Sacha | Thoughts
1 min readSep 4, 2021

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Great article. I got two masters degrees in my early twenties because, having been a single teenage mum and faced a disproportionate lack of respect for who I am and my knowledge / intelligence, I wanted something to point to, to be able to use as evidence that I know what I’m talking about / I’m smart. More than a dozen years later, I know that these are a facade. My intelligence / knowledge in those subject areas and others has been built 100 fold since I got them.

Intelligence is constantly learning, building, problem solving and seeking out knowledge. It’s doing the hard yards of personal development every day and while backing your own knowledge, also being able to recognise that you’ll never know it all; that there will always be other perspectives and ideas to engage with. Understanding that intelligence is a process, not an end in itself is part of this.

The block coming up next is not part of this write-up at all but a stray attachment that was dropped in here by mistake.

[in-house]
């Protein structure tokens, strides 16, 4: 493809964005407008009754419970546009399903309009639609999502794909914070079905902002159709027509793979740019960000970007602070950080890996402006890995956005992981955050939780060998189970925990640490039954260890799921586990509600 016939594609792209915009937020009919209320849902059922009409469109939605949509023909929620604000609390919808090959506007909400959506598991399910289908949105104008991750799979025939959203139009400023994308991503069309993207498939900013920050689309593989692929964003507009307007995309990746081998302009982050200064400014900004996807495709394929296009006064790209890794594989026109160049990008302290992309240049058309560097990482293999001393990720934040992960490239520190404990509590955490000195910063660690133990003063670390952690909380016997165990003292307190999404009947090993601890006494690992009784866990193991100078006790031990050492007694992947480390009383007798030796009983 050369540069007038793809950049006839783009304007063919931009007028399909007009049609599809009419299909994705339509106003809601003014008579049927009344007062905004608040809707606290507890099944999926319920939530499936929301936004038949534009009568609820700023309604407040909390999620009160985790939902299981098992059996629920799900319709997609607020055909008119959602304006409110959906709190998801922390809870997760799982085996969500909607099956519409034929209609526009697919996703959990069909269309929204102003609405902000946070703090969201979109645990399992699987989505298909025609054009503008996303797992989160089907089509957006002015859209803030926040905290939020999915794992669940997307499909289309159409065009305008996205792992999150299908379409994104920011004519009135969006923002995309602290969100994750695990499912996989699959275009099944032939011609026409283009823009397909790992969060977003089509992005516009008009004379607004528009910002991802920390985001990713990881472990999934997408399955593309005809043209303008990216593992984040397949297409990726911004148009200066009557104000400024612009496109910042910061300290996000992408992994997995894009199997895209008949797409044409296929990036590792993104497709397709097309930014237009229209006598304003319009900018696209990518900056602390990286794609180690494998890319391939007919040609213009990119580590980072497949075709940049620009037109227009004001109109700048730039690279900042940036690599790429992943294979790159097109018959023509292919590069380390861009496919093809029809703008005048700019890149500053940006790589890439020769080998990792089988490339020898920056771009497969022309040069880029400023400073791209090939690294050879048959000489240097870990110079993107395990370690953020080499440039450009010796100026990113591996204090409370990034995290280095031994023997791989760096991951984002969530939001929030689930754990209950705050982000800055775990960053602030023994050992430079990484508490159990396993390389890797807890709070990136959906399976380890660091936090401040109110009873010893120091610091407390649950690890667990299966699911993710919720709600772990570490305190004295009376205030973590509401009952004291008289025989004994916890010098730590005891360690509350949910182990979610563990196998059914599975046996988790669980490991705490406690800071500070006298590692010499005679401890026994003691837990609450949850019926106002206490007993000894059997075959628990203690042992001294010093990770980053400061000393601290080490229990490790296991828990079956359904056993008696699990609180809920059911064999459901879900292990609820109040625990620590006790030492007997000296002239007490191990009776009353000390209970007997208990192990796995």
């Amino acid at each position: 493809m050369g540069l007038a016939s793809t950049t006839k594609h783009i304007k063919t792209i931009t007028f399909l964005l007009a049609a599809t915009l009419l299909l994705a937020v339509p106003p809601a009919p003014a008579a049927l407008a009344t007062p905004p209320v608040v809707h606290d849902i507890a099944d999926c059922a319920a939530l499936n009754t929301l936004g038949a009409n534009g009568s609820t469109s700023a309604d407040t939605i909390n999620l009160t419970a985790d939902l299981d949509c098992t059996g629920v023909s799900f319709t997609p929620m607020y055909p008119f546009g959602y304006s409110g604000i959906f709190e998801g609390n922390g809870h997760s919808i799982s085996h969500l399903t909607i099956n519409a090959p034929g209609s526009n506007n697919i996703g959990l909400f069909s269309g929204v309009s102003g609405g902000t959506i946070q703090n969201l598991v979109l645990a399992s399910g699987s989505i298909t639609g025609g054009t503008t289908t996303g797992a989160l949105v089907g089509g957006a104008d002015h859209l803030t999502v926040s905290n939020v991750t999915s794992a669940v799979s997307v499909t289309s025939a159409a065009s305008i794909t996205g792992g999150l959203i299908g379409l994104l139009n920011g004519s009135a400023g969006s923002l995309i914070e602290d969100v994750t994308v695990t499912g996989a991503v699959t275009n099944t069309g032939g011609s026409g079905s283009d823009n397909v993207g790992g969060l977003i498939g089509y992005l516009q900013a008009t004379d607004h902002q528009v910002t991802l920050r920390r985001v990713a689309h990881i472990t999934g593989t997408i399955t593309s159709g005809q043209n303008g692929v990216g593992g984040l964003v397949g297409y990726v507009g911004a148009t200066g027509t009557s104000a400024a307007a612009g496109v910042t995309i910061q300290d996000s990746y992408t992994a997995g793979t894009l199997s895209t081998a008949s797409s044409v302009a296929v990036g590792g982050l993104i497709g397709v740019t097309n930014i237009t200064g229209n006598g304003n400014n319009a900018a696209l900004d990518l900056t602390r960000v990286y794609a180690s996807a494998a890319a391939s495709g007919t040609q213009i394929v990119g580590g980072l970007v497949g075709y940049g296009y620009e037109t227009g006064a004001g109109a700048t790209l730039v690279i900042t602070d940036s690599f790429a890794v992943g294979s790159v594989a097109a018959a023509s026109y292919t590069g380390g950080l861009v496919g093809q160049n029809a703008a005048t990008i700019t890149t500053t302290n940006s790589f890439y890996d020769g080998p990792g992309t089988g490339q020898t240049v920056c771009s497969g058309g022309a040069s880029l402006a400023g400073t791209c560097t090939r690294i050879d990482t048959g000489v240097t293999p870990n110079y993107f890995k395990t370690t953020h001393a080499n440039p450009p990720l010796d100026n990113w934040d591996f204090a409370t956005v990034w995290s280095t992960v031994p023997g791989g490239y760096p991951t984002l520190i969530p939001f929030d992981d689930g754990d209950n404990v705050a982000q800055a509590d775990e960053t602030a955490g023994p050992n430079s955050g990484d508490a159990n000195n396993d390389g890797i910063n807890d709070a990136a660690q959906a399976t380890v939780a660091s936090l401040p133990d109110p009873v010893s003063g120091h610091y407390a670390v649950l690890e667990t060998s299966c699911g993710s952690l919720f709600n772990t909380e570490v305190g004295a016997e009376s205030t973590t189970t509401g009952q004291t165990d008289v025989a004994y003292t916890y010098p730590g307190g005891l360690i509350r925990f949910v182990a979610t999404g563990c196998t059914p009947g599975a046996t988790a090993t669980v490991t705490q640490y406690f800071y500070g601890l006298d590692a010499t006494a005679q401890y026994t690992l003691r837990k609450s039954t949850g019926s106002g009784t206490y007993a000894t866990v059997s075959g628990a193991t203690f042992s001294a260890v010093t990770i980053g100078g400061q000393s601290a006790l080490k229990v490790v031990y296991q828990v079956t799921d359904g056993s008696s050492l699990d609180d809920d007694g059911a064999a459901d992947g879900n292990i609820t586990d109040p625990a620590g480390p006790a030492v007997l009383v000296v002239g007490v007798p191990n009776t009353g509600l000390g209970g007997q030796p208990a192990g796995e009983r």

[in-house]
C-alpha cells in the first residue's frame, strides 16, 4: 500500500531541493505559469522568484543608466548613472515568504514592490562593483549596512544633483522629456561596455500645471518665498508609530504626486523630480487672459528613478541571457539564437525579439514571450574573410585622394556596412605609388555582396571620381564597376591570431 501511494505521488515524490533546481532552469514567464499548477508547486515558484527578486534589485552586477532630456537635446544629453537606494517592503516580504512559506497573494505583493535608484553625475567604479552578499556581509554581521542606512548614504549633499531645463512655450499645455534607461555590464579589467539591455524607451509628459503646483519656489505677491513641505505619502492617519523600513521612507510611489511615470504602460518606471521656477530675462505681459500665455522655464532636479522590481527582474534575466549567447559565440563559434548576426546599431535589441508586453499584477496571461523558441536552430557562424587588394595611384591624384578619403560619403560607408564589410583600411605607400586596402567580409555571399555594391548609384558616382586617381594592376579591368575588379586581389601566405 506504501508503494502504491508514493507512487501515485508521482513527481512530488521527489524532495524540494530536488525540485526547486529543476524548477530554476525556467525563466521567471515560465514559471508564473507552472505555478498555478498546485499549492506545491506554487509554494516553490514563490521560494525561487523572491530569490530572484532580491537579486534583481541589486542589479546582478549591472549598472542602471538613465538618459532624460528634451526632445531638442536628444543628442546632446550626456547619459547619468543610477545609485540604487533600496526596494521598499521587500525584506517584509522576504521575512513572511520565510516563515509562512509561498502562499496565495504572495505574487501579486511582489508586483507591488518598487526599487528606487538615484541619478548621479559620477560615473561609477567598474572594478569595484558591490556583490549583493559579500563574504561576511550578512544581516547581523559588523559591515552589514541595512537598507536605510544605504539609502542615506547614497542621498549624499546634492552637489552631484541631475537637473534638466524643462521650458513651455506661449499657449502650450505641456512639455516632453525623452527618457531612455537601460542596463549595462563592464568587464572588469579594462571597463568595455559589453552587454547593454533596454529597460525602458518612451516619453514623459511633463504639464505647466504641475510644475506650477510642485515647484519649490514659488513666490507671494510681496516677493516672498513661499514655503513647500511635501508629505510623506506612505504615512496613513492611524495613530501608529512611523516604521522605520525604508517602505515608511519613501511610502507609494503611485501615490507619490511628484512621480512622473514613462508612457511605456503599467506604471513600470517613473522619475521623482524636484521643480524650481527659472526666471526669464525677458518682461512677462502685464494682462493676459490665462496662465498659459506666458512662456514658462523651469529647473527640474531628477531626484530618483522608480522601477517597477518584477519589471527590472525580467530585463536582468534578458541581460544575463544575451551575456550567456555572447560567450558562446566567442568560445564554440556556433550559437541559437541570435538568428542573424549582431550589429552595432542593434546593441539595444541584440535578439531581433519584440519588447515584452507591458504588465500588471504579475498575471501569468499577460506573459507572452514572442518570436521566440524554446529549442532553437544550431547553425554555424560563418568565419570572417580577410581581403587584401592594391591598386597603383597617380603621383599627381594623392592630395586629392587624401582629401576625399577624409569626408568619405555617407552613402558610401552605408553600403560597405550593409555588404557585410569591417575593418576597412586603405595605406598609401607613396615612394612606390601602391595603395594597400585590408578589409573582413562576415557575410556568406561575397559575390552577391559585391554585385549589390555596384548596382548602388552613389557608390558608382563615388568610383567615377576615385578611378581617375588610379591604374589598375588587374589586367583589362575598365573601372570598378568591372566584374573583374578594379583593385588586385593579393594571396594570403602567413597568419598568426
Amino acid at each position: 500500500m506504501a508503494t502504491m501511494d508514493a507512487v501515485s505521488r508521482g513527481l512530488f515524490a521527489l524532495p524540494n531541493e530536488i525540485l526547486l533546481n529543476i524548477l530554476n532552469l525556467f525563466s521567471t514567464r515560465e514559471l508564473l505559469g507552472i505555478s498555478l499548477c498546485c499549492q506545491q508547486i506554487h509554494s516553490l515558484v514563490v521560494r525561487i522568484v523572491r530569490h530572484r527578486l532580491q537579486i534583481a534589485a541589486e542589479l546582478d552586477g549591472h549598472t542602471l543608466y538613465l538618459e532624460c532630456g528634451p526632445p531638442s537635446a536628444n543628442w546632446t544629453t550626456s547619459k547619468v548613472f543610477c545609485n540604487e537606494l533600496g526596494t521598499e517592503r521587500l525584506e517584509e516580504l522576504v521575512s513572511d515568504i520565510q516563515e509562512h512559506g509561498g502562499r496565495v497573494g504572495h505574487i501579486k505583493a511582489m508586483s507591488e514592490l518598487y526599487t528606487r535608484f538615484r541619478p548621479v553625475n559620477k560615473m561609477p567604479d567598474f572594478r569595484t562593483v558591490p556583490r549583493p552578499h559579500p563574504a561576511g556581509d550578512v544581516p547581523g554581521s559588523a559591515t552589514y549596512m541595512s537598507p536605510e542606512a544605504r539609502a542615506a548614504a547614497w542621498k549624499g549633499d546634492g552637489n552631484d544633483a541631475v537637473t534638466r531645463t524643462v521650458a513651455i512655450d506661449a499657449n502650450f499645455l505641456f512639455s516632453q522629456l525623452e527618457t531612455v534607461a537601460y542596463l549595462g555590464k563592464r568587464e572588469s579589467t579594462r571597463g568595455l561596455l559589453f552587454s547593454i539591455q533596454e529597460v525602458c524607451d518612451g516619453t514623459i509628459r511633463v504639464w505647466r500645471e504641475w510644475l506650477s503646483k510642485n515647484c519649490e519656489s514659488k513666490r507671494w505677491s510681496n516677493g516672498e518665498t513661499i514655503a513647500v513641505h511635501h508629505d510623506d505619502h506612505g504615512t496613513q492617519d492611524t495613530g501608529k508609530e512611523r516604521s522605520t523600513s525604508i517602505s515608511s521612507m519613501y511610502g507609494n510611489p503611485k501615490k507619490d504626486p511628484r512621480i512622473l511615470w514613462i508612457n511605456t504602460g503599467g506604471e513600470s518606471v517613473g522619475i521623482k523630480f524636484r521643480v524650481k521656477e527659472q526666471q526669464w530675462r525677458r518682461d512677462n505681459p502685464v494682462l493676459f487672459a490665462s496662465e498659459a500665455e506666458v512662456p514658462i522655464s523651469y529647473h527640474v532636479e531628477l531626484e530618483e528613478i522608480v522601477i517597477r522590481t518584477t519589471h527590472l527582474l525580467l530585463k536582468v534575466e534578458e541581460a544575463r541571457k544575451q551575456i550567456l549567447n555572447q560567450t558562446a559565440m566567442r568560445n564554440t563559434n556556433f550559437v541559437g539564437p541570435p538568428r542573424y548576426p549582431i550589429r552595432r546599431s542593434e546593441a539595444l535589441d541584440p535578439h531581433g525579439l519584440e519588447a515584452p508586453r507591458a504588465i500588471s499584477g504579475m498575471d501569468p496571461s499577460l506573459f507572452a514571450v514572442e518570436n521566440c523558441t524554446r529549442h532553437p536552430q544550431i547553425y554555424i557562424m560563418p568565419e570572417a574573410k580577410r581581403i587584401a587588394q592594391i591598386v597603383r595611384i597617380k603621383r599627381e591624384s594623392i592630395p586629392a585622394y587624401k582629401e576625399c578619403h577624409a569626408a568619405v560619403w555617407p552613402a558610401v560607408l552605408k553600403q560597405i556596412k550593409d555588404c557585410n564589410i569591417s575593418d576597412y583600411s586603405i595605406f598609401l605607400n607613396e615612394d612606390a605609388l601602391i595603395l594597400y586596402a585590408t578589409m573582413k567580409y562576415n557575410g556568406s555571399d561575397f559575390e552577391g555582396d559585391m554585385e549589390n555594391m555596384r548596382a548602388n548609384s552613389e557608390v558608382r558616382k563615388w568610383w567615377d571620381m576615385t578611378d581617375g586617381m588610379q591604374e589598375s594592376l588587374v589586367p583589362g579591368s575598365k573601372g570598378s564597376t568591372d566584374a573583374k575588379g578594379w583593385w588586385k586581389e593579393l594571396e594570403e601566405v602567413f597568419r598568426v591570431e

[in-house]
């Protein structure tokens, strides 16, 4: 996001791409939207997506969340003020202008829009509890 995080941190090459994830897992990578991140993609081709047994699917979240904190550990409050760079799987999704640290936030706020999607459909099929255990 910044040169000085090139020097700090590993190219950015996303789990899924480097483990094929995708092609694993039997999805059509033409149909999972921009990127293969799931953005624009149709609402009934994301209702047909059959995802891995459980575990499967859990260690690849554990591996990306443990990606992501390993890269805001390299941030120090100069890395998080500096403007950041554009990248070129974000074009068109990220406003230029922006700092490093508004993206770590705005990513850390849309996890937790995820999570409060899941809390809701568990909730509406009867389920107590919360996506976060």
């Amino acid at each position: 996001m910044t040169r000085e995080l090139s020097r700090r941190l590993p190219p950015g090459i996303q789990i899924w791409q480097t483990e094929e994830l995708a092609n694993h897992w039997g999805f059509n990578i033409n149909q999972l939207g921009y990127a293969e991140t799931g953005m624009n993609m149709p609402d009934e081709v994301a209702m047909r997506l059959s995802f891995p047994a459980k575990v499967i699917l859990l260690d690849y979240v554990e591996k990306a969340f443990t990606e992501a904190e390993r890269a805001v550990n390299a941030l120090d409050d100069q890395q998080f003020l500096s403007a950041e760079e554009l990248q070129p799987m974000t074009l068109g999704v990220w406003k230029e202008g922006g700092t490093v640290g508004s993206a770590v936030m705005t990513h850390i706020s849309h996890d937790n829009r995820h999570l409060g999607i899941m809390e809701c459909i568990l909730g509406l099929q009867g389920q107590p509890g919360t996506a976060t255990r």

People point to those degrees as if they are the source of my intelligence / indicate expertise. Yet I know I have built so much more since getting them.

In the game of trying to prove we’re the “smartest person in the room” (as you put it) by using all sorts of false methodologies to evidence this, our egos stand in the way of real knowledge development, problem solving and progression.

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Sacha | Thoughts

Sociologist and writer focused on analysing societal power dynamics and promoting positive social change